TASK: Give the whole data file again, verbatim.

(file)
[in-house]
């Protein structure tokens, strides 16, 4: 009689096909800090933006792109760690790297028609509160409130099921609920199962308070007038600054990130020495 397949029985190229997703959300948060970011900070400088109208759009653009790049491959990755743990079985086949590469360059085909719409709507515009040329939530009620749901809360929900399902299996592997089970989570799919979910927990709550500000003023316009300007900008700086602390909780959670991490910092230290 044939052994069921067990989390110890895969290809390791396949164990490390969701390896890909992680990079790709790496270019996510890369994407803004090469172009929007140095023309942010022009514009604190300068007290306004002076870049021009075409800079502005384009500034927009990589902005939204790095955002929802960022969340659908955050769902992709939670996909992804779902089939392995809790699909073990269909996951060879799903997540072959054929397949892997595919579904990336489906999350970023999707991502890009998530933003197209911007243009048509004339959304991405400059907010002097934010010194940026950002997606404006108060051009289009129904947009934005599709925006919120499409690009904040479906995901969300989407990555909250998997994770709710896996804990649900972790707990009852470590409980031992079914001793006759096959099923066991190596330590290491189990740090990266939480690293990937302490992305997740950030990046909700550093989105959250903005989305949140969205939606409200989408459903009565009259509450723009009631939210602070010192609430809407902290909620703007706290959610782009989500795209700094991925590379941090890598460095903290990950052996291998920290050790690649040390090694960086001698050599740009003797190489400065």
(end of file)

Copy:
[in-house]
């Protein structure tokens, strides 16, 4: 009689096909800090933006792109760690790297028609509160409130099921609920199962308070007038600054990130020495 397949029985190229997703959300948060970011900070400088109208759009653009790049491959990755743990079985086949590469360059085909719409709507515009040329939530009620749901809360929900399902299996592997089970989570799919979910927990709550500000003023316009300007900008700086602390909780959670991490910092230290 044939052994069921067990989390110890895969290809390791396949164990490390969701390896890909992680990079790709790496270019996510890369994407803004090469172009929007140095023309942010022009514009604190300068007290306004002076870049021009075409800079502005384009500034927009990589902005939204790095955002929802960022969340659908955050769902992709939670996909992804779902089939392995809790699909073990269909996951060879799903997540072959054929397949892997595919579904990336489906999350970023999707991502890009998530933003197209911007243009048509004339959304991405400059907010002097934010010194940026950002997606404006108060051009289009129904947009934005599709925006919120499409690009904040479906995901969300989407990555909250998997994770709710896996804990649900972790707990009852470590409980031992079914001793006759096959099923066991190596330590290491189990740090990266939480690293990937302490992305997740950030990046909700550093989105959250903005989305949140969205939606409200989408459903009565009259509450723009009631939210602070010192609430809407902290909620703007706290959610782009989500795209700094991925590379941090890598460095903290990950052996291998920290050790690649040390090694960086001698050599740009003797190489400065």